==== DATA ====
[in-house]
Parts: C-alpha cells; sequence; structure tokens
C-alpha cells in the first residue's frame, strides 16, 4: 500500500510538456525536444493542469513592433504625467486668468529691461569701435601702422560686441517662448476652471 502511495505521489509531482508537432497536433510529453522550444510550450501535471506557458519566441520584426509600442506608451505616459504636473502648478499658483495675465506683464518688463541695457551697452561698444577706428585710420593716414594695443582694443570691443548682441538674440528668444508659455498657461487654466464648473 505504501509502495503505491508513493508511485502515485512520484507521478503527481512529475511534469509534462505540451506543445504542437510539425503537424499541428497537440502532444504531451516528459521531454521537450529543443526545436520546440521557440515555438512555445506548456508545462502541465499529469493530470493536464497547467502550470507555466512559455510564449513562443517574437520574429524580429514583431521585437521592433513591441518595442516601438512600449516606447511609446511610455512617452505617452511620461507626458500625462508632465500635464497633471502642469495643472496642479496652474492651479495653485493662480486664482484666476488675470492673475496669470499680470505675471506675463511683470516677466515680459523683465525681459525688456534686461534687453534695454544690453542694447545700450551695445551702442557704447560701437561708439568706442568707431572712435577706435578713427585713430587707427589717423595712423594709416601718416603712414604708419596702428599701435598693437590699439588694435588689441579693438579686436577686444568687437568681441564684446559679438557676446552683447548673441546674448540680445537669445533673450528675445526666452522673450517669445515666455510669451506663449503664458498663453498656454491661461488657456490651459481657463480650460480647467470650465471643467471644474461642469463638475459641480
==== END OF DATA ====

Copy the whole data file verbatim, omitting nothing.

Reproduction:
[in-house]
Parts: C-alpha cells; sequence; structure tokens
C-alpha cells in the first residue's frame, strides 16, 4: 500500500510538456525536444493542469513592433504625467486668468529691461569701435601702422560686441517662448476652471 502511495505521489509531482508537432497536433510529453522550444510550450501535471506557458519566441520584426509600442506608451505616459504636473502648478499658483495675465506683464518688463541695457551697452561698444577706428585710420593716414594695443582694443570691443548682441538674440528668444508659455498657461487654466464648473 505504501509502495503505491508513493508511485502515485512520484507521478503527481512529475511534469509534462505540451506543445504542437510539425503537424499541428497537440502532444504531451516528459521531454521537450529543443526545436520546440521557440515555438512555445506548456508545462502541465499529469493530470493536464497547467502550470507555466512559455510564449513562443517574437520574429524580429514583431521585437521592433513591441518595442516601438512600449516606447511609446511610455512617452505617452511620461507626458500625462508632465500635464497633471502642469495643472496642479496652474492651479495653485493662480486664482484666476488675470492673475496669470499680470505675471506675463511683470516677466515680459523683465525681459525688456534686461534687453534695454544690453542694447545700450551695445551702442557704447560701437561708439568706442568707431572712435577706435578713427585713430587707427589717423595712423594709416601718416603712414604708419596702428599701435598693437590699439588694435588689441579693438579686436577686444568687437568681441564684446559679438557676446552683447548673441546674448540680445537669445533673450528675445526666452522673450517669445515666455510669451506663449503664458498663453498656454491661461488657456490651459481657463480650460480647467470650465471643467471644474461642469463638475459641480